Elephant poachers return

2013-05-25 00:00

FOR the first time in decades, an elephant was shot for its tusks in South Africa this week.

Ezemvelo KZN Wildlife spokesperson Musa Mnthabo said yesterday an adult cow was poached in the Tembe Elephant Park in the far north of KZN.

It is believed the poachers came over the border from Mozambique. Tracks indicated there were six to eight people involved, Mnthabo said.

He said rangers patrolling on foot heard shots at dusk on Tuesday. They investigated, but in the thick bush and rapidly falling darkness they could find nothing. The following day they returned to the area and found the carcass of the elephant cow. The tusks had been removed.

Rangers followed the tracks “up to a point” and it seemed the poachers had fled into Mozambique.

“We regard it as an isolated incident,” said Mnthabo.

SANParks spokerperson Rey Thakhuli said everyone involved with South Africa’s national parks was on alert.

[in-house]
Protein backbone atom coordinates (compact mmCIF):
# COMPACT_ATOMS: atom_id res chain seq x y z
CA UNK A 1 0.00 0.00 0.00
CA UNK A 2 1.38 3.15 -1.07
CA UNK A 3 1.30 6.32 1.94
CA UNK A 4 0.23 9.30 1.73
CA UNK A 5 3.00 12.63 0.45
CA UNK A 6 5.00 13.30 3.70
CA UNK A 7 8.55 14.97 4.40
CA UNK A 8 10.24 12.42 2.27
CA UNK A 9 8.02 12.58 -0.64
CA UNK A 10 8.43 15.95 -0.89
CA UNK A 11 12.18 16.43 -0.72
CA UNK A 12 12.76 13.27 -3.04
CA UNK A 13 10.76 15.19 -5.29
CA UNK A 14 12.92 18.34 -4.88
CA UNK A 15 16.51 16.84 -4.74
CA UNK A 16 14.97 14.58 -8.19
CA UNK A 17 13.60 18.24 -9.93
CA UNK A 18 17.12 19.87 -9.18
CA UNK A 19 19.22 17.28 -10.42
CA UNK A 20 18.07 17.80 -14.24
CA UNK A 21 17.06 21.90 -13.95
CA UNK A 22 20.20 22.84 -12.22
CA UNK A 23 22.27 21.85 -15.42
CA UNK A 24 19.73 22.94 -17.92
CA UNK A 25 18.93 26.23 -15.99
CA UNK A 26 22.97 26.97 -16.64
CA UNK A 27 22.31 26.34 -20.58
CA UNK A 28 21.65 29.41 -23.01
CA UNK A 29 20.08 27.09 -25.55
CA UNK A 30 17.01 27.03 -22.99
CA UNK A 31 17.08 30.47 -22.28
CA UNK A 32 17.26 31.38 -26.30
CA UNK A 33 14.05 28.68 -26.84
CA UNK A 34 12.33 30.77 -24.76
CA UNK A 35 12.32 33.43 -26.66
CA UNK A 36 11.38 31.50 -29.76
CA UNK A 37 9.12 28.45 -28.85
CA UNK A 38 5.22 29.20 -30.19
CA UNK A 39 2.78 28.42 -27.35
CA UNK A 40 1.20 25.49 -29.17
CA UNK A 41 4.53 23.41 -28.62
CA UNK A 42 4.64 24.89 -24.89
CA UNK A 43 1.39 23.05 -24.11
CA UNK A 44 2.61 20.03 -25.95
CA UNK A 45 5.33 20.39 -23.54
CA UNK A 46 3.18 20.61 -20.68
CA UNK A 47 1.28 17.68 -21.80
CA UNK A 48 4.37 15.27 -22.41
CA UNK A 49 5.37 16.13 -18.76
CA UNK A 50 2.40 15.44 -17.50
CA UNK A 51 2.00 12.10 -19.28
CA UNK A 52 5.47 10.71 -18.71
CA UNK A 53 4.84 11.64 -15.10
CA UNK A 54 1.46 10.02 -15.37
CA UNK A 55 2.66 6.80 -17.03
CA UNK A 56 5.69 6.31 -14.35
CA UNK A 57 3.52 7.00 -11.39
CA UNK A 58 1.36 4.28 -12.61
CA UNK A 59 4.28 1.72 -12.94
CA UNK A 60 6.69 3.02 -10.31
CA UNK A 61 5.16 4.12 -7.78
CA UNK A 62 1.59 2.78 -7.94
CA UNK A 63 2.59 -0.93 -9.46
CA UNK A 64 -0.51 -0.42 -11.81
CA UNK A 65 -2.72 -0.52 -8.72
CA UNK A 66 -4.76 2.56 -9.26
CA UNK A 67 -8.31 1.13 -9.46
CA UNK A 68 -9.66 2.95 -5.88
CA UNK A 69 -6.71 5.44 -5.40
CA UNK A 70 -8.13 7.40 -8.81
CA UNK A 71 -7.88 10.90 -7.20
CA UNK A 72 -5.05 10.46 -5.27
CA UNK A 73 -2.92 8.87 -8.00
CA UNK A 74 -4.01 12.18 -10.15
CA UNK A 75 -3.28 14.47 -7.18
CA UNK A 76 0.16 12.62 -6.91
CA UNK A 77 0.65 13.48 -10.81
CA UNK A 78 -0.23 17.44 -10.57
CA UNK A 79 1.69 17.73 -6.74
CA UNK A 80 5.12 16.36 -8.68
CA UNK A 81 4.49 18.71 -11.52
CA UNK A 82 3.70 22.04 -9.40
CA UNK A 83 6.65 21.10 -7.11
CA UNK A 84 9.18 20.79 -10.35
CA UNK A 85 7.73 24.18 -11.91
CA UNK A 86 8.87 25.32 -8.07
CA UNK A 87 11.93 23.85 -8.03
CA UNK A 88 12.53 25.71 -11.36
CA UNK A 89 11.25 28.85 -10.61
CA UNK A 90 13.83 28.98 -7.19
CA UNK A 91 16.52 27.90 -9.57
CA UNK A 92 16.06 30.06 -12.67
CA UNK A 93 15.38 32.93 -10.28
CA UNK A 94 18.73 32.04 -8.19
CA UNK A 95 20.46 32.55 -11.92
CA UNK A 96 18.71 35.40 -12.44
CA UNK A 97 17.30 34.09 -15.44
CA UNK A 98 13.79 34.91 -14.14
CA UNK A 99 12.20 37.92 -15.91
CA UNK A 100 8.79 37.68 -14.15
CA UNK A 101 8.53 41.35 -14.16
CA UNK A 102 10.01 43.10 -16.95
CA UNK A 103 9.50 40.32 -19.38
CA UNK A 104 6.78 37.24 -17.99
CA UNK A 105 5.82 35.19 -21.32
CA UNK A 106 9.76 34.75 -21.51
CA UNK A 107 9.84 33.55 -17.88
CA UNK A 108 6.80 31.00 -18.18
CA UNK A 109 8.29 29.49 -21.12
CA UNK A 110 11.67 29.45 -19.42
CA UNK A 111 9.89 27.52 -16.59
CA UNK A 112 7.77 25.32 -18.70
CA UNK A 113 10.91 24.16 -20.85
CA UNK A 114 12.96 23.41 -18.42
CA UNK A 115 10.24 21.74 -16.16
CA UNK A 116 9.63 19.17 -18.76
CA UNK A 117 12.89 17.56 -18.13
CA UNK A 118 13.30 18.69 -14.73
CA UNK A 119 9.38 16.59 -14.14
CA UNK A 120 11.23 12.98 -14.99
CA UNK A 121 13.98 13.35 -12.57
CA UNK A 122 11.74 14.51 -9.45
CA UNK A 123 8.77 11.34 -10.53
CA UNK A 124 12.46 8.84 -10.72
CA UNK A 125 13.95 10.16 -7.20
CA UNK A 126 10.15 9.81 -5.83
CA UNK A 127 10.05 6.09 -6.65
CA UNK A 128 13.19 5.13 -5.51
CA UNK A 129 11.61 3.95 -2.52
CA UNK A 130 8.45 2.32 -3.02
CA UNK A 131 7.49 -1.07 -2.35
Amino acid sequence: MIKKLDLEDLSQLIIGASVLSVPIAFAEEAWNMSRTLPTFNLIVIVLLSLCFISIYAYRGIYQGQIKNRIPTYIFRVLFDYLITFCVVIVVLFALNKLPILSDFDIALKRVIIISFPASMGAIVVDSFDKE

Thakhuli said SANParks was aware of the threat of elephant poaching, which is rife in central Africa, but it was the first incident in South Africa in two decades “or even longer”.

A report tabled at the recent Convention on the Trade in Endangered Species meeting in Thailand said that since 2011, 25 000 elephants had been poached in Africa.

South Africa has so far avoided the onslaught, but the Wildlife and Environment Society (Wessa) recently warned that the country must prepare for elephant poachers moving south since most of central Africa’s elephants have been wiped out already.

Wessa said South Africa was being stripped of minerals and rhinos. “The next target will be elephants.”

The International Fund for Animal Welfare said in a statement earlier this week that a shipment of 259 African elephant tusks had been seized at Dubai.

At least five tons of ivory had been seized this year, including one ton in Hong Kong, two tons in Mombasa, Kenya, and more than 1,8 tons in Singapore.

Some of it was packed in sacks marked “red beans”. Most ivory is destined for China, where it is regarded as “white gold”.

The onsalught on Africa’s elephants began in 1970 and led to a ban on ivory sales in 1989. Between 1970 and 1980, the continent’s elephant population fell from about 1,2 million to 600 000.

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